Sjgrens affects between 1 million and 4 million Americans, primarily women over age 40. April is Sjgrens Syndrome Awareness Month.
The study will be described in the June 13 print issue of the American Chemical Societys Journal of Proteome Research, a peer-reviewed publication. ACS is the worlds largest scientific society.
Current methods to diagnose the disease involve a battery of tests, including painful invasive techniques using needles or biopsies to analyze bodily tissues and fluids, particularly in the eyes and mouth. Because of the complexity of the disease and its similarity to other disease symptoms or drug-induced conditions, Sjgrens can be difficult to diagnose. Diagnosis of the disease has been further complicated by the lack of biomarkers specific for the disease as well as its slow progress, the researchers say.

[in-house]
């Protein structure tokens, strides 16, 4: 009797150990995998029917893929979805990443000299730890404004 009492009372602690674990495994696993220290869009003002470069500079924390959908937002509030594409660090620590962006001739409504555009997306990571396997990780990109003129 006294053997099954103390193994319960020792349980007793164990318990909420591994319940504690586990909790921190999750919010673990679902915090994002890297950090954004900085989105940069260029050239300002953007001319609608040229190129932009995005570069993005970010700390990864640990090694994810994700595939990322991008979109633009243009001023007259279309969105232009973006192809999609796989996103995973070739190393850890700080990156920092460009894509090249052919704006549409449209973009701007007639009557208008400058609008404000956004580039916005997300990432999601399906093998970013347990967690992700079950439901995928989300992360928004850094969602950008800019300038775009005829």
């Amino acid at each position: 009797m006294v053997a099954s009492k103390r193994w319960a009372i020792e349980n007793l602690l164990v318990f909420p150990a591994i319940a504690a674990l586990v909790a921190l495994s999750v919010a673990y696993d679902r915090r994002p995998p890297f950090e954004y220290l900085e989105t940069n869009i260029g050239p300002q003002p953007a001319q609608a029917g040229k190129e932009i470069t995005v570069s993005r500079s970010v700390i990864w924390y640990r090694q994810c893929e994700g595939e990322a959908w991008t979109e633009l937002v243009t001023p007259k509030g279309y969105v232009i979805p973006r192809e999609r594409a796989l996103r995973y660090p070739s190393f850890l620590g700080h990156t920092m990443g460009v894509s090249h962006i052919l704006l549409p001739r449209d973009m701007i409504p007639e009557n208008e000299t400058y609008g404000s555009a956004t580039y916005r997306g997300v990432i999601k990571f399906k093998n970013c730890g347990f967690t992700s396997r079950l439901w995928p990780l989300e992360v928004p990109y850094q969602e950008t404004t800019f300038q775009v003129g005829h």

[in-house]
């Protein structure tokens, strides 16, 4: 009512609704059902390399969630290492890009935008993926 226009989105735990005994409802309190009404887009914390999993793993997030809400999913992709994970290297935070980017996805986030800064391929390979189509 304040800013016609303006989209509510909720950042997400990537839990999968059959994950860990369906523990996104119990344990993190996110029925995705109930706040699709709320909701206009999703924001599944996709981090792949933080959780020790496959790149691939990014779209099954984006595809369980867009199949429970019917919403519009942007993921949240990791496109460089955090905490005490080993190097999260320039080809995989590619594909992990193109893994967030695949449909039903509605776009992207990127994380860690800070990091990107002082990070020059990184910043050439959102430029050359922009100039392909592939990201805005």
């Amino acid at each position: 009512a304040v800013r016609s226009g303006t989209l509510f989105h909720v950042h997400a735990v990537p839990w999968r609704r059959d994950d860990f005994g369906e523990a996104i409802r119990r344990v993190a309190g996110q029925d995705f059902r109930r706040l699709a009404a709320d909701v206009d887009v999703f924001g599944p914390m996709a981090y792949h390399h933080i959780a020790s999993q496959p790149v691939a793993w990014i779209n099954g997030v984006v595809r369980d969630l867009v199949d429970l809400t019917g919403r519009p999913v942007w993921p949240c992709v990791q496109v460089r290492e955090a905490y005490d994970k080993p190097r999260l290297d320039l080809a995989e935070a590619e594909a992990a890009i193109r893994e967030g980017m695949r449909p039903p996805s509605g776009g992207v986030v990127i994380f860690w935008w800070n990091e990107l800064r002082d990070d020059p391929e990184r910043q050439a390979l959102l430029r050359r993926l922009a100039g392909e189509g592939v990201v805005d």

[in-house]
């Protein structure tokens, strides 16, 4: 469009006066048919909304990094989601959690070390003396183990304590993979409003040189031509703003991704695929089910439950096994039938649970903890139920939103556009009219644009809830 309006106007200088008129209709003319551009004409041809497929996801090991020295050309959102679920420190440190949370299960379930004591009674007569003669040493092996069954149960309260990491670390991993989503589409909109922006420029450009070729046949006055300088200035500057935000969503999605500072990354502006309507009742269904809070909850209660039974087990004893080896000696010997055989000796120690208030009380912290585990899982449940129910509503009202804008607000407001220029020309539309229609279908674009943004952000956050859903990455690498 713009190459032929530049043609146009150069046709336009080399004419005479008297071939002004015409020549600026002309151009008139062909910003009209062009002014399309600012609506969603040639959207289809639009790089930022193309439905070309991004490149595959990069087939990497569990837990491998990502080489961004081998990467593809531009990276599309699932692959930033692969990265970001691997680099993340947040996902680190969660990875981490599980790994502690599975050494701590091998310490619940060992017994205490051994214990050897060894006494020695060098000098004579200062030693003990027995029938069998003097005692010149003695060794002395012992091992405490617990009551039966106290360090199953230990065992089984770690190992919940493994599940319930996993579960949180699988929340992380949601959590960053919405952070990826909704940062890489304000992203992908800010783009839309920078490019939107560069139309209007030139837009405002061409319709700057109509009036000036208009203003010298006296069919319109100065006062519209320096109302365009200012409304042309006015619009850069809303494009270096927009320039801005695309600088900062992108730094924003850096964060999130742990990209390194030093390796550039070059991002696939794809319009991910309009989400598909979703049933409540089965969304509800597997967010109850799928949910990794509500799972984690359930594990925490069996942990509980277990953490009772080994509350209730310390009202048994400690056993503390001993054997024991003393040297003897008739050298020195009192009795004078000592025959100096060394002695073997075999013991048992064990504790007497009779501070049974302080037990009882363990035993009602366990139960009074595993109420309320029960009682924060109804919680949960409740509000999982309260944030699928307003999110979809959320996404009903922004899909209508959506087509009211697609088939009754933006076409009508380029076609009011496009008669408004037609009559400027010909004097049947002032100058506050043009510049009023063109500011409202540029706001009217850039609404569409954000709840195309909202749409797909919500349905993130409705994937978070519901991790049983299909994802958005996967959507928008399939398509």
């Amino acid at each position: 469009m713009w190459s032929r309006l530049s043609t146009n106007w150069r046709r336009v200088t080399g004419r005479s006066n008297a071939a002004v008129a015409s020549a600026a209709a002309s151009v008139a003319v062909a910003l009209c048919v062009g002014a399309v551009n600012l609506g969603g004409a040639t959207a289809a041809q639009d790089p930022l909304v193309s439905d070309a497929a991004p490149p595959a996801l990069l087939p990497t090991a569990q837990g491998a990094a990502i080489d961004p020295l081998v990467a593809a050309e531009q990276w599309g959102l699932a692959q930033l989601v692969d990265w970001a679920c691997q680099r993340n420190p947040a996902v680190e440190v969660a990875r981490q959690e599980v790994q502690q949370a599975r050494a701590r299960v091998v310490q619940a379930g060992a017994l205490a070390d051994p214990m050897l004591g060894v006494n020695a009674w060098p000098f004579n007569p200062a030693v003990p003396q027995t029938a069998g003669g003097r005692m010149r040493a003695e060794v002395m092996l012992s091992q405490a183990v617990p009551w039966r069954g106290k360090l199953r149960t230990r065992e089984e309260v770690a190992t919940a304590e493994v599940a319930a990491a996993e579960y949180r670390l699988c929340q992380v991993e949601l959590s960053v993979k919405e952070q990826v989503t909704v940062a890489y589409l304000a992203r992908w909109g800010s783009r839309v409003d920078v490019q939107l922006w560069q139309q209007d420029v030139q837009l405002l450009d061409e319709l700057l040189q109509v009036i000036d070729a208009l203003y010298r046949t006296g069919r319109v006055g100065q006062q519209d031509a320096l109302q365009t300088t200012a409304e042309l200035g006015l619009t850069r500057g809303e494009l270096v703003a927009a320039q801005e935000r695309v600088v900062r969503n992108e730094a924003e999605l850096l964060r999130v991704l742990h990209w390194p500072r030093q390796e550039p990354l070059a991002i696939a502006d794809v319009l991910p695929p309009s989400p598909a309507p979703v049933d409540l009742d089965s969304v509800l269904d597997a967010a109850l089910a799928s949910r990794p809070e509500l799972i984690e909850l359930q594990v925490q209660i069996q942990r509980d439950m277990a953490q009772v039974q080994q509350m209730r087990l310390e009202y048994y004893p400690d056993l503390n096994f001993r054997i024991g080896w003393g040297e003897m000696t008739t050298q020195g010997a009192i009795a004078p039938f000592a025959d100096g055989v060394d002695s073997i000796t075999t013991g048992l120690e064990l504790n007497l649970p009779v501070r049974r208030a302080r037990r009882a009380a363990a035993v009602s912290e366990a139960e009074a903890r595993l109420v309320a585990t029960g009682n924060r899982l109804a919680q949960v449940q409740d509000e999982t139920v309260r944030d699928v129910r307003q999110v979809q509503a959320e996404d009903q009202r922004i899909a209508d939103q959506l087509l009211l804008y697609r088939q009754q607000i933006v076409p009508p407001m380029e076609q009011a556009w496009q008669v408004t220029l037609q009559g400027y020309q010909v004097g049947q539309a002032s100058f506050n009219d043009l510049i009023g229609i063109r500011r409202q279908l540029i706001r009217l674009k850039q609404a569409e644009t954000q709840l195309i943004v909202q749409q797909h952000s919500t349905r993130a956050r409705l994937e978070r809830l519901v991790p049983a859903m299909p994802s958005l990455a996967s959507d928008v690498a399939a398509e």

According to study leader Naohisa Tomosugi, M.D., of Kanazawa Medical University in Japan, the new painless technique would require that patients shed as little as a single teardrop, collected in a doctors office using special filter papers. The teardrop would then be analyzed in the laboratory for newly discovered protein biomarkers and results can be obtained in as little as one hour, Tomosugi says. The test, which is being refined, could be available to consumers in two to three years, he estimates.
The development of an accurate and noninvasive diagnostic test [for Sjgrens] would be of considerable value in the clinical field, Tomosugi says. Early dia
Contact: Mark Sampson
American Chemical Society